Our toast to digital printing

[Alyson Kuhn] Yesterday {Toastday, December 29}, I had a toasting party. Thanks to Paper Culture, the invitations I mailed looked like me, sounded like me, but were not typed by me!

At paperculture.com, I found a New Year’s invitation that worked perfectly for my purposes. See the basic design on the left, and Paper Culture’s customized version on the right. All I had to do was type the text once. No stressing, no finessing. I placed my order on-line and received my e-proof pronto. So far, so fab.

I would have been a happy toaster even if there were no more to the story than a stylish me-ish invitation beautifully printed on heavy, 100 percent PCW stocks. {Paper Culture uses Mohawk Options and Strathmore Script, in 100t for envelopes and 130dtc for cards.} But wait, there’s galore.

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Paper Culture’s Most Excellent Excel Template is my new favorite thing. It might not be a social networking tool per se, but it made my eyes POP {as in Paragon of Personalization}. The clever software enables you to customize a very chatty message, which gets printed on the verso. So, my invitation doubled as a holiday card – bearing my toastiest wishes and assuring those who couldn’t join the toasting party that they would be with us in spirit. Within the generous 500-character “customization allowance,” I could even kuhnvey thanks for recent gifts and kindnesses.

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I sent 60-some personalized cards; I also ordered a small quantity of unpersonalized cards, which behaved beautifully in my typewriter. Each invitation has a companion envelope, digitally printed on its face with three elements: recipient address, return address, and a unique number {which the postage stamp will cover}. This number is also printed in the lower left corner of the invitation verso, so that you can foolproof-ly put the customized invitation in its proper envelope. Suave.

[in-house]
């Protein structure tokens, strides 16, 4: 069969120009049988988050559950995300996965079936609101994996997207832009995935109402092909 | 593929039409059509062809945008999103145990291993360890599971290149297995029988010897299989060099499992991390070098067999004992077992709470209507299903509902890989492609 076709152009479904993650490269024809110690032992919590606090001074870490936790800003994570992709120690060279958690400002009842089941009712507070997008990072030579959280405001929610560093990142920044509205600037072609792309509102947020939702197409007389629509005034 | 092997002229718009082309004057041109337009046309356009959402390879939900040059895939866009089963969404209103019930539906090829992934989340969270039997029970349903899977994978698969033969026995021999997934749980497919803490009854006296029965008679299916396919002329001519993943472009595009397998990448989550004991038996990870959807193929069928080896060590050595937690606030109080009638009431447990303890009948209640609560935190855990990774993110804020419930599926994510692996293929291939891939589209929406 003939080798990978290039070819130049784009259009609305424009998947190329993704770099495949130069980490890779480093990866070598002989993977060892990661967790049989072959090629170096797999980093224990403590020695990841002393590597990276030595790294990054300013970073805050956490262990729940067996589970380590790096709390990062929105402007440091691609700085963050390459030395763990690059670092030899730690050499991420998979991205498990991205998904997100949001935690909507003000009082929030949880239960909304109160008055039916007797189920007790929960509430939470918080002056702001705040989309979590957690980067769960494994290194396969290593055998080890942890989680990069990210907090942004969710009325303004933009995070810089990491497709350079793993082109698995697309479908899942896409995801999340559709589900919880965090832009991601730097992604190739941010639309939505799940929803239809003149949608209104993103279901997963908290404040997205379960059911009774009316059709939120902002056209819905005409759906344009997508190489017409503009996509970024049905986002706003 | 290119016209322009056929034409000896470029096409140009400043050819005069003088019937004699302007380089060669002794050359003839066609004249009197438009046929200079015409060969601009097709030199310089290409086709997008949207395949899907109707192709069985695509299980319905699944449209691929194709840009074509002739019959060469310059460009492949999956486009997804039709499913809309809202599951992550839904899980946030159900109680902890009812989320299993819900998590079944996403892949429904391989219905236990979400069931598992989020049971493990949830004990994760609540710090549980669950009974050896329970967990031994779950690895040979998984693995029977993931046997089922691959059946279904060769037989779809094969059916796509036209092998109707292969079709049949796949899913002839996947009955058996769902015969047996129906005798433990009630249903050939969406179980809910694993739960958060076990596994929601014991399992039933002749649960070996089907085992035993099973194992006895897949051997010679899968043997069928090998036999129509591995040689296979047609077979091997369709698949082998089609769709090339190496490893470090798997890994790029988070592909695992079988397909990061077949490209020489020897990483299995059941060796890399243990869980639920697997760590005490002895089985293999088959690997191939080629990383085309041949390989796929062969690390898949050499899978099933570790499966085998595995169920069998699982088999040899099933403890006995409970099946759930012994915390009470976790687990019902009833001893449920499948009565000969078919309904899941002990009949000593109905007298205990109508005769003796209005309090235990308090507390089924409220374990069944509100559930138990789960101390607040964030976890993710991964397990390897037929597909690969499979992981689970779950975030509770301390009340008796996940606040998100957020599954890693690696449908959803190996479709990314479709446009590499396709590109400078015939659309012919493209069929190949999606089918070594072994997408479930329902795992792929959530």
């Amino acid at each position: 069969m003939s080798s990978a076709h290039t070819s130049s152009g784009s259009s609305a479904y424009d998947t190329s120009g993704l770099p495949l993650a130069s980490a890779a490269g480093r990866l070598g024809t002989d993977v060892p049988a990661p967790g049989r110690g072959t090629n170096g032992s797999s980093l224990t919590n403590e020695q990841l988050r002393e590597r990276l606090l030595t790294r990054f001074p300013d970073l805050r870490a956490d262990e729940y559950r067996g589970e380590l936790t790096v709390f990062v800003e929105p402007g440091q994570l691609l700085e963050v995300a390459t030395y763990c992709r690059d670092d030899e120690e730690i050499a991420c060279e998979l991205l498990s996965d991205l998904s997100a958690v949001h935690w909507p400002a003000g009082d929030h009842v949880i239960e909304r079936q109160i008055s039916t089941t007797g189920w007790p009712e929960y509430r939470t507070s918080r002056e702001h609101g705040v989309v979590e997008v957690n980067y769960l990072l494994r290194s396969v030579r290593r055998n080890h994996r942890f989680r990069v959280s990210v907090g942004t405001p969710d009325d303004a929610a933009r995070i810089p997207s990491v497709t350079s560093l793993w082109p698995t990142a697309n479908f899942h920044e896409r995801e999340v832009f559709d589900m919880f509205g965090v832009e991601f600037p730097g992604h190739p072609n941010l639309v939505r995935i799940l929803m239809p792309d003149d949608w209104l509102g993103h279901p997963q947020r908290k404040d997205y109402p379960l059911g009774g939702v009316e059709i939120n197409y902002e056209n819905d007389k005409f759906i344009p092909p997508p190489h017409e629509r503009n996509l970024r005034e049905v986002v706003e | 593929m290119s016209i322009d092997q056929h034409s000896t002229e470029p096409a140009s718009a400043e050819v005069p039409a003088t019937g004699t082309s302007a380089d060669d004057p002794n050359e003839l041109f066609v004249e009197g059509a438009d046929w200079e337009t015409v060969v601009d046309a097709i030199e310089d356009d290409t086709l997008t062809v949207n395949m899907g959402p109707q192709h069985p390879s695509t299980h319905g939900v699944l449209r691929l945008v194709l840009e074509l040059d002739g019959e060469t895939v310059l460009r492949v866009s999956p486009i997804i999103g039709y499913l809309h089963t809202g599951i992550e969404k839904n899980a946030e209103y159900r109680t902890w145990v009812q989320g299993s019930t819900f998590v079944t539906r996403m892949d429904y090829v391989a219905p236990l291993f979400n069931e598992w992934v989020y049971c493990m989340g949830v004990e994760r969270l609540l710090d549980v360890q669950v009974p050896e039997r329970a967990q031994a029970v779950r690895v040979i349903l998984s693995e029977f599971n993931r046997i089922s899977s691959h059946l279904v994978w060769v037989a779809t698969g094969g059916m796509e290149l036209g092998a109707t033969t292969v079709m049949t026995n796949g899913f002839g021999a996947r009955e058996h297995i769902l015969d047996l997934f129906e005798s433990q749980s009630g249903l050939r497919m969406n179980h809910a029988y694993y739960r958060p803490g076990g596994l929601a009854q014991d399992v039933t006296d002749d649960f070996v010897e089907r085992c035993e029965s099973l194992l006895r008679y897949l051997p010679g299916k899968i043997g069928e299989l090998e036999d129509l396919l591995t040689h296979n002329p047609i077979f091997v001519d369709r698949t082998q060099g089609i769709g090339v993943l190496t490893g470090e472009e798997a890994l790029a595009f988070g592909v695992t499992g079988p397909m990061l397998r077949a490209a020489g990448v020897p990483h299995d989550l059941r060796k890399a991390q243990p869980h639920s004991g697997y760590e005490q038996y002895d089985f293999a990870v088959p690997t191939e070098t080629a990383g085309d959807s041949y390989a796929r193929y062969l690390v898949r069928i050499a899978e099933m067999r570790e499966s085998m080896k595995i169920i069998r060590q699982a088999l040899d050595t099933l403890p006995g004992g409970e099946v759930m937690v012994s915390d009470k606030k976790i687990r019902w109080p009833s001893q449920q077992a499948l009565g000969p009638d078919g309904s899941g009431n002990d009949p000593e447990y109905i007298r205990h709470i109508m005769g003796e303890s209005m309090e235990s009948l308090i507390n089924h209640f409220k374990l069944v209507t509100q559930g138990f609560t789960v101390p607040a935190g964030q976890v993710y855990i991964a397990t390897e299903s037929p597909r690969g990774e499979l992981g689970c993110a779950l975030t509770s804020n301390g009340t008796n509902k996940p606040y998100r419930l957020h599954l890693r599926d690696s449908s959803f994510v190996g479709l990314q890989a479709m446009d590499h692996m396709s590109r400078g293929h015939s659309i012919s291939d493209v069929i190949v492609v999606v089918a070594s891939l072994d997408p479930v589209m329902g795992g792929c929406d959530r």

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I received many compliments, exclamations even, on my Paper Culture invitations. When I wrote about the company last summer, it was barely six months old. My sense is that the learning curve was well-hidden behind the customer-service curtain. Now, as Paper Culture approaches its first birthday, the process is so smooth, that even mondo-techno-challenged me appreciated the experience. The ease and relative economy inclined me to expand my mailing to include several friends with whom I’d been out of touch. I eagerly await Paper Culture’s Valentine offerings!

Alyson Kuhn, aka The Toastess with the Mostess, will share social reportage tomorrow of the toasting party.

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Comments (4)

  1. Posted by Joey C. on 12.31.09 at 5:02 pm

    “printed on the verso. So,” so brilliant!

  2. Posted by Alyson Kuhn on 01.2.10 at 12:26 pm

    D-lighted that you are so attentive to D-tail. Joey C, you see so much! So long for right now, A.

  3. Posted by Tracy on 01.4.10 at 10:29 am

    Dearest Editrixie ~ loved loved loved the invite. Sorry to have missed the toast.
    High Tea

  4. Posted by Triscut on 01.5.10 at 9:09 pm

    Nice to see some flat printing cross our mailbox for a change, all that dimension in December’s mailbox can dull even a discriminating dauphinoise.

    You were bien toasté from our toasty salon replete with roaring fire and toasted marshmallows (indoor smores).

    The clever invitations were smashin’ and we wish we could have been Napa’n, though Villanowhere, with some lovely Rutherford wine, was perfectly divine.

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